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Movie Review

Cheri

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Cheri
Photo Source: Miramax Films
The enormously talented triad of actor Michelle Pfeiffer, director Stephen Frears, and writer Christopher Hampton, who teamed so memorably two decades ago in Dangerous Liaisons, are back in period mode with the modestly engaging but deliciously acted Cheri. It's the story of a beautiful Parisian courtesan, Lea de Lonval (Michelle Pfeiffer), who takes up with Cheri (Rupert Friend), the naive but handsome 19-year-old son of her archrival, and finds surprising love.

Sure, the story (based on the Colette novels Cheri and The Last of Cheri) is but a mere trifle, but in this case the witty dialogue delivered by actors at the top of their game makes it worthwhile. But with such impressive production values and terrific casting, you might hope that maybe the whole experience would be more substantial than biting into cotton candy—but it still stands out as a worthy adult alternative to Transformers and Hogwarts this summer.

The premise amuses: The aging but still gorgeous Lea decides to retire as Paris' leading seductress of the super rich, when into her life comes Cheri, the ne'er-do-well son of Charlotte Peloux (Kathy Bates), a devious gossip who decides Lea may be the one who can change her son's devilish ways. What no one saw coming was a years-long affair between the two that causes Peloux to try breaking it up by introducing Cheri to a girl his own age. The resulting events are alternately eye-popping, quite funny, and even touching.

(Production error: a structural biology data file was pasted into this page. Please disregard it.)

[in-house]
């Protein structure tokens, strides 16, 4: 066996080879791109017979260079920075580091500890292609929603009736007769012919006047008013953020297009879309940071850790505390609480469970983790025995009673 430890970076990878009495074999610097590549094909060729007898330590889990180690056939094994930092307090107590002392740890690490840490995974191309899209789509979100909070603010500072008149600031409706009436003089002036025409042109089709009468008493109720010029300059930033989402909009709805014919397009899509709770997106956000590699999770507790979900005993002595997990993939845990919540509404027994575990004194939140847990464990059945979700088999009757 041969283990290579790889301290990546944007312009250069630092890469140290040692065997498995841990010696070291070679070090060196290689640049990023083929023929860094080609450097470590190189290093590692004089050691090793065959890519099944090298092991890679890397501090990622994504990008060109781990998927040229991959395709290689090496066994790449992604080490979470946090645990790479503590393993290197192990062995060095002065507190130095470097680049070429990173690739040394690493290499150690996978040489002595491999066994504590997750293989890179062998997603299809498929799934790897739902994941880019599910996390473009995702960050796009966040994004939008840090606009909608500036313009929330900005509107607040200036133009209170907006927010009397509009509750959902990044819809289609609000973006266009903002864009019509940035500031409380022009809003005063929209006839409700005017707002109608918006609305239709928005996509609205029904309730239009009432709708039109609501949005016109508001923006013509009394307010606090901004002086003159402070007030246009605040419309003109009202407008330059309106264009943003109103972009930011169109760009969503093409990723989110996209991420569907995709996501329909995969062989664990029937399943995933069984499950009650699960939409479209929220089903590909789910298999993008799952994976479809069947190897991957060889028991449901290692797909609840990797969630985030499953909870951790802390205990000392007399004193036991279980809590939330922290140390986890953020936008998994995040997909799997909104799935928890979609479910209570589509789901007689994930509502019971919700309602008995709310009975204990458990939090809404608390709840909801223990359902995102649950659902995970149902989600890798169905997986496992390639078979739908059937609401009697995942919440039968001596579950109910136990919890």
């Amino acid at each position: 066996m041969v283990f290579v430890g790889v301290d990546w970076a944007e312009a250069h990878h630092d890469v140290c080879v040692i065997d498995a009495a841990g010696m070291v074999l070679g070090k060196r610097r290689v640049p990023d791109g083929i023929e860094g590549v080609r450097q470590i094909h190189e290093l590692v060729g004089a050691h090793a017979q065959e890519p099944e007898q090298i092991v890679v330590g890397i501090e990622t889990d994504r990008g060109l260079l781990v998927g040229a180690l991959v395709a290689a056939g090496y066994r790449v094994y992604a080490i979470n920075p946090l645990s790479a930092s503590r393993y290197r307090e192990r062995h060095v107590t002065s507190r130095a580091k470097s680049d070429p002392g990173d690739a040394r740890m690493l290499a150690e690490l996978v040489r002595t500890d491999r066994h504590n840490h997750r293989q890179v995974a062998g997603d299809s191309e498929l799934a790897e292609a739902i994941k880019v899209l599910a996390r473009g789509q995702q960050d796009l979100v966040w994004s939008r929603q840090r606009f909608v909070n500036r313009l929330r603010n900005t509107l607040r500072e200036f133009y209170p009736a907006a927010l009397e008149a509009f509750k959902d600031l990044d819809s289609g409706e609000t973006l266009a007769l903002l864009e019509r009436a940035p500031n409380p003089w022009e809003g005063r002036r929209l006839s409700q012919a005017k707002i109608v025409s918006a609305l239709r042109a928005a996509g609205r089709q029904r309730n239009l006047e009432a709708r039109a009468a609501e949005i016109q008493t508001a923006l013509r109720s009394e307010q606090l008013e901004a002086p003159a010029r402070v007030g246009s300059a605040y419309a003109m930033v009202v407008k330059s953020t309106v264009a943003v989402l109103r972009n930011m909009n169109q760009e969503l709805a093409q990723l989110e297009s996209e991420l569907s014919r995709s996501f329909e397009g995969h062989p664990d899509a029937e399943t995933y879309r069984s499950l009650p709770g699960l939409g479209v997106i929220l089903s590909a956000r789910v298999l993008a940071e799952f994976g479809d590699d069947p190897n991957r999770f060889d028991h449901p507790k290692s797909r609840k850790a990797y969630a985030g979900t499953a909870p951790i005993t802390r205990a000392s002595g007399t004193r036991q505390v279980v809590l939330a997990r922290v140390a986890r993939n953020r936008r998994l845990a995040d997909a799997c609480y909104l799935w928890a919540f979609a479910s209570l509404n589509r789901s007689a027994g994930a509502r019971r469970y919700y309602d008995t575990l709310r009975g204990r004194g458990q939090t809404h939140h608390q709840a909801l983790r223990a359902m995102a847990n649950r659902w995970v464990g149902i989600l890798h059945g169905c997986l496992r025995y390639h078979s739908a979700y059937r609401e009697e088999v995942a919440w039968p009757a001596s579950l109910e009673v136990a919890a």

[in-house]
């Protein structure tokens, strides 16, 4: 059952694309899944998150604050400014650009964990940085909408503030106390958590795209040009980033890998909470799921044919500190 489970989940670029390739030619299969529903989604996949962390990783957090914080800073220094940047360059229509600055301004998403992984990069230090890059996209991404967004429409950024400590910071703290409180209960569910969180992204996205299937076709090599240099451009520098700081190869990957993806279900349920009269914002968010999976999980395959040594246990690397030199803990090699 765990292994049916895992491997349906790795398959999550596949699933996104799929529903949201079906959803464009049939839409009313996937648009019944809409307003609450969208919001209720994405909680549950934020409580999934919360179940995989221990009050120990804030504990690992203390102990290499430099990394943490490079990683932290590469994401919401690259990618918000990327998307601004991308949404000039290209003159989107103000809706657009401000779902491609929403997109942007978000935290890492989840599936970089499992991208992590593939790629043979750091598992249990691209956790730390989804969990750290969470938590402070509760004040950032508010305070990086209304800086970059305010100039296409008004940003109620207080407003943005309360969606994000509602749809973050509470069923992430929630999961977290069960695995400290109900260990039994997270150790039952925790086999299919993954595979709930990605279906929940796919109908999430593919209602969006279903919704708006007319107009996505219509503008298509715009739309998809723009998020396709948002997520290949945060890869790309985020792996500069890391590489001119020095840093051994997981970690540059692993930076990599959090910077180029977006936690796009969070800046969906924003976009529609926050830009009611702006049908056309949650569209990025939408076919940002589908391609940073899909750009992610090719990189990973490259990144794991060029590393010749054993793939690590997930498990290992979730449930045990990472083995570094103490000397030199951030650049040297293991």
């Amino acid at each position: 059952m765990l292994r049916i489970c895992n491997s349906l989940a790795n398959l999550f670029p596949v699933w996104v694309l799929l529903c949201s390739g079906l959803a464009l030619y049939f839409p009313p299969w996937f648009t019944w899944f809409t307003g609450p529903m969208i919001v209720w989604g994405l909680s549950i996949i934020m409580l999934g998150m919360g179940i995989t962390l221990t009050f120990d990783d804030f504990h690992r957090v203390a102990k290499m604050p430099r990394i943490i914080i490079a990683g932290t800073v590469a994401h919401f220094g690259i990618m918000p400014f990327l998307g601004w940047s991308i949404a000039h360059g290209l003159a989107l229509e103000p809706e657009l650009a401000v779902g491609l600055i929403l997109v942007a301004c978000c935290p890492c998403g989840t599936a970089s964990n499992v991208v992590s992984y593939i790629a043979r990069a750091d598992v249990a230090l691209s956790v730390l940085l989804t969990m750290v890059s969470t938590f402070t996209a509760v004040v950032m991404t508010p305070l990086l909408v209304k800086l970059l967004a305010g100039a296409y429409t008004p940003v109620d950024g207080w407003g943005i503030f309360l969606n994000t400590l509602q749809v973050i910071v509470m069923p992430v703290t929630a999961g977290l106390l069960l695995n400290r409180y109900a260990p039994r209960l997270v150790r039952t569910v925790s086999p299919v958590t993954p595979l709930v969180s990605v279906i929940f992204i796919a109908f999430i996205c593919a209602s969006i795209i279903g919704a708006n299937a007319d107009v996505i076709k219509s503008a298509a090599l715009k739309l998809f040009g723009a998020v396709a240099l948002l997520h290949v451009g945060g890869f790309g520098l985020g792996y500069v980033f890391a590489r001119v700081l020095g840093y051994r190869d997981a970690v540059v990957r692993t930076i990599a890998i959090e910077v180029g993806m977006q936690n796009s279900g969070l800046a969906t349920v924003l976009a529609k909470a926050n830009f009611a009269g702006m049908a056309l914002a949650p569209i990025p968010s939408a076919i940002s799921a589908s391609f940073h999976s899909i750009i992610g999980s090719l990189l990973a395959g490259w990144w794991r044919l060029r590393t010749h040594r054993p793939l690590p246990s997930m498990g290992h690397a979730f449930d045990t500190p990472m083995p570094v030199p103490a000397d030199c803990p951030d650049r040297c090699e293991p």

Holding this slight concoction up and proving she still has the joie de vivre of a great movie star is the 50-something Pfeiffer, who is smart enough to latch on to a role she could do in her sleep but fortunately adds just the right touches to make it original and memorable. It's increasingly rare to see plum romantic parts like this offered to women over 50 (unless your name is Meryl), and Frears should be applauded for matching Pfeiffer with Lea de Lonval. It's clearly a match made in movie heaven and the prime reason for plopping down $12 to see this breezy, less-than-90-minute affair. Although she could clearly carry this on her own, Pfeiffer is splendidly matched by Friend, who brings just the right amount of impishness and disarming charm to the title role. You believe that these two really could have a relationship, and that's key. Part of the joy is the turning of tables on the usual Hollywood romances where older women rarely get the hot young guys.

Fitting seamlessly into the proceedings, Bates is deliciously cunning and lively as the nemesis who plots to break up the couple she brought together in the first place. As the girl Charlotte uses for that mission, Felicity Jones is lovely and always watchable in her few scenes. Cheri is not going to be something you remember long after leaving the theatre, but it's got Pfeiffer back in a substantial leading role, in glorious clothes and great form—and that's something worth savoring this summer.

Genre: Comedy
Written by: Christopher Hampton
Directed by: Stephen Frears
Starring: Michelle Pfeiffer, Rupert Friend, Kathy Bates, Felicity Jones, Harriet Walter

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